Gray Town Councilor Anne Gass, the great-granddaughter of a suffragist, says many people think Maine has ratified the ERA, but it hasn’t. Portland Press Herald file photo

GRAY — The Gray Town Council voted unanimously this month to pass a resolution in support of the Maine Equal Rights Amendment. For Councilor Anne Gass, who wrote the resolution, the council’s “expression of sentiment” is a continuation of her great-grandmother’s fight for women’s rights over 100 years ago.

Growing up, Gass always knew that her great-grandmother, Florence Brooks Whitehouse, was a suffragist, but “my family never acted like it was a cool thing.” Gass’ mother, who was born in 1930 in Portland, knew her grandmother but told Gass that not even Whitehouse spoke much about her work.

And Gass’ secondary school education hadn’t exactly give her a better understanding of the women’s suffrage movement nationally or in Maine.

“It rated maybe a few paragraphs in our history book,” she said.

The “saving grace,” as she put it, for learning about her great-grandmother’s history was that Whitehouse kept detailed records, which Gass’ aunt donated to the Maine Historical Society. It wasn’t until the early 2000s, when Gass was in her 40s that she managed to find time to dig into those records.

That’s when she realized the amount of work ahead of her.

“I realized how much I had to educate myself. In her papers, there were telegrams from the National Women’s Party telling her that women had been arrested and jailed for picketing the White House, or things like that, and I was thinking (that) I had no idea who these organizations were, who these individuals were, what was happening, why they were getting jailed,” she said.

“I just didn’t know any of the history.”

Over the course of the next decade and a half, Gass conducted extensive research into the history of the women’s suffrage movement and her great-grandmother’s role in it. But between raising her children and running a business, she said, she didn’t really feel comfortable publishing her book, “Voting Down the Rose: Florence Brooks Whitehouse & Maine’s Fight for Woman Suffrage,” until 2014.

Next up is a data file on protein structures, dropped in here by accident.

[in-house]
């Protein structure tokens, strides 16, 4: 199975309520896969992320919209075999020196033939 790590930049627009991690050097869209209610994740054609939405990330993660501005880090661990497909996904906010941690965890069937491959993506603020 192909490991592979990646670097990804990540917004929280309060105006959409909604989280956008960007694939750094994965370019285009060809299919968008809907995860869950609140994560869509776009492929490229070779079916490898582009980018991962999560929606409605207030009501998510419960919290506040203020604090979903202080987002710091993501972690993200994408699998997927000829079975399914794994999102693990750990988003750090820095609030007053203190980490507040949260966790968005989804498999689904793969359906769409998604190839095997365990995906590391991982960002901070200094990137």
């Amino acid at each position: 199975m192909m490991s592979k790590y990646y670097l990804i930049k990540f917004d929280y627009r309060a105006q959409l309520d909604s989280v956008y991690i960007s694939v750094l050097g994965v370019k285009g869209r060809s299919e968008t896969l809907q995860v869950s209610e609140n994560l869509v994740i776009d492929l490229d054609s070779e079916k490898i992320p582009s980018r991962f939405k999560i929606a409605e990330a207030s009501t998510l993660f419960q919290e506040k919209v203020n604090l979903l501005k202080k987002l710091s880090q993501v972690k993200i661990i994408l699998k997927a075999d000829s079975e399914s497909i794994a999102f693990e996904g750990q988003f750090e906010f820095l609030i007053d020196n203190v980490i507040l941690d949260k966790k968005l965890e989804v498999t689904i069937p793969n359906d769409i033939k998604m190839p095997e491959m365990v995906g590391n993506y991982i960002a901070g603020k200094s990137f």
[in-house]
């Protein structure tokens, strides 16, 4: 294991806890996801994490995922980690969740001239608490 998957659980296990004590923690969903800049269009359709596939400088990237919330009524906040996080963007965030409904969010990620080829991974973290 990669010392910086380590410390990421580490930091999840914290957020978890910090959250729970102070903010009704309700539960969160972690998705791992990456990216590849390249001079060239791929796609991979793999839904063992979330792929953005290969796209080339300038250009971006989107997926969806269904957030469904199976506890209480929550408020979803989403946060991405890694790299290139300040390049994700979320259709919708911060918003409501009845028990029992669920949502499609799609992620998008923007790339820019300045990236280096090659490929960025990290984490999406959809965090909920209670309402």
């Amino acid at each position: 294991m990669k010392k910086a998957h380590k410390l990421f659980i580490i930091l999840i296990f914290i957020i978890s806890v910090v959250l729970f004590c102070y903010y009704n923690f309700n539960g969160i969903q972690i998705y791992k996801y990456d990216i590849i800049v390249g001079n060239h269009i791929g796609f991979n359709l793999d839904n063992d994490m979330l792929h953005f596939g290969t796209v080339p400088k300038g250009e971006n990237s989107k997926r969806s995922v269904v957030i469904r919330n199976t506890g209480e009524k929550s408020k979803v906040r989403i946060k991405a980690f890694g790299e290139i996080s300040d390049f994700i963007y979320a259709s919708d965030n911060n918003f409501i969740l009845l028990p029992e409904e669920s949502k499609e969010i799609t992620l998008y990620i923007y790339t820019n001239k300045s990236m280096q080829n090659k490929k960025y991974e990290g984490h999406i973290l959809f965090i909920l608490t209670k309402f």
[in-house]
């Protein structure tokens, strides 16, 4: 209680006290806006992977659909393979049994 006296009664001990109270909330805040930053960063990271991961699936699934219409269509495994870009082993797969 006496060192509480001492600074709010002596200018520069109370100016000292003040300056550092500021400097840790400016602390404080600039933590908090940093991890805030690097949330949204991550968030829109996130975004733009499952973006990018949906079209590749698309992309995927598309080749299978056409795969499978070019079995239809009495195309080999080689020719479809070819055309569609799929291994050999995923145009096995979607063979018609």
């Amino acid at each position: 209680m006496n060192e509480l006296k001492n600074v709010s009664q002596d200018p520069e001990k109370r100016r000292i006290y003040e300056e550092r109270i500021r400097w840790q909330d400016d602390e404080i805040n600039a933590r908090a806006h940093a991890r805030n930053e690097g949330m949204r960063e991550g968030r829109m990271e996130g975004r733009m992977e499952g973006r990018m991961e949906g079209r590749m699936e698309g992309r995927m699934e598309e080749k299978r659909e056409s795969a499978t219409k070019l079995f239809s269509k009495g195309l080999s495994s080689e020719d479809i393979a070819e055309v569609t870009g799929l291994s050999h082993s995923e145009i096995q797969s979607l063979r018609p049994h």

Gass realized after the book was published how few people knew the history of the fight for women’s rights in Maine. One of the things that concerns her is that many of the people she’s spoken to assume that the Equal Rights Amendment was ratified. Maine has not passed an ERA at the state level and and Congress has to approve an ERA at the federal level.

“I think it’s a real crime how little we as a society, even to this day, value women’s history and incorporate (it) into school curricula,” she said.

The resolution she wrote is a way for local governments, like the Gray Town Council, to show their support for the Maine ERA,  LD 433. After passing the resolution, the council sent it to their legislative representatives.

Gass said that the council heard back immediately from Sen. Cathy Breen, D-Falmouth,  and Rep. Stephen Moriarty, D-Cumberland, who expressed their support.

When reached for comment on Wednesday afternoon, Sen. Breen said that she thinks Gray’s resolution is “tremendous.”

“What’s striking to me about it (is that it) is very, very unusual for towns to pass resolutions about a piece of state legislation – like at all,” she said.”

“I think it was really forward thinking and I thought it sent a great message to the people of Gray and the people of Maine … I wish every town in Maine would do the same,” Breen said.

In an email to Lakes Region Weekly on Wednesday morning, Moriarty wrote that, “I have supported the federal Equal Rights Amendment since the early 1970s… It is hard to believe that this basic principle is still contested.”

“I am proud of the Gray Town Council for having unanimously passed a resolution calling upon the Legislature to enact the bill,” he said.

Gass said that neither she nor the council received a response from Rep. Sue Austin, R-Gray.

Rep. Lois Reckitt, D-South Portland, introduced the bill to the State Senate at last year. It passed there with the requisite 2/3 majority and has been sitting in the House ever since, according to Sen. Breen. If the House does not pass the resolution in the special session, then the bill will die on adjournment and the legislature will have to start the process again in the next session. The second session of the 129th Legislature adjourned early, on March 17, because of the coronavirus pandemic. The Legislature has no set date for the commencement of the special session.

But Gass is committed to following through on her fight to ratify the ERA.

“At a time when the courts are becoming more conservative, there’s a deadlock in Congress and a president who thinks it’s OK to grab women’s (expletive), I think it’s possible for (women’s) rights to be slowly rolled back,” she said.

“That’s what we need to remain vigilant about.”

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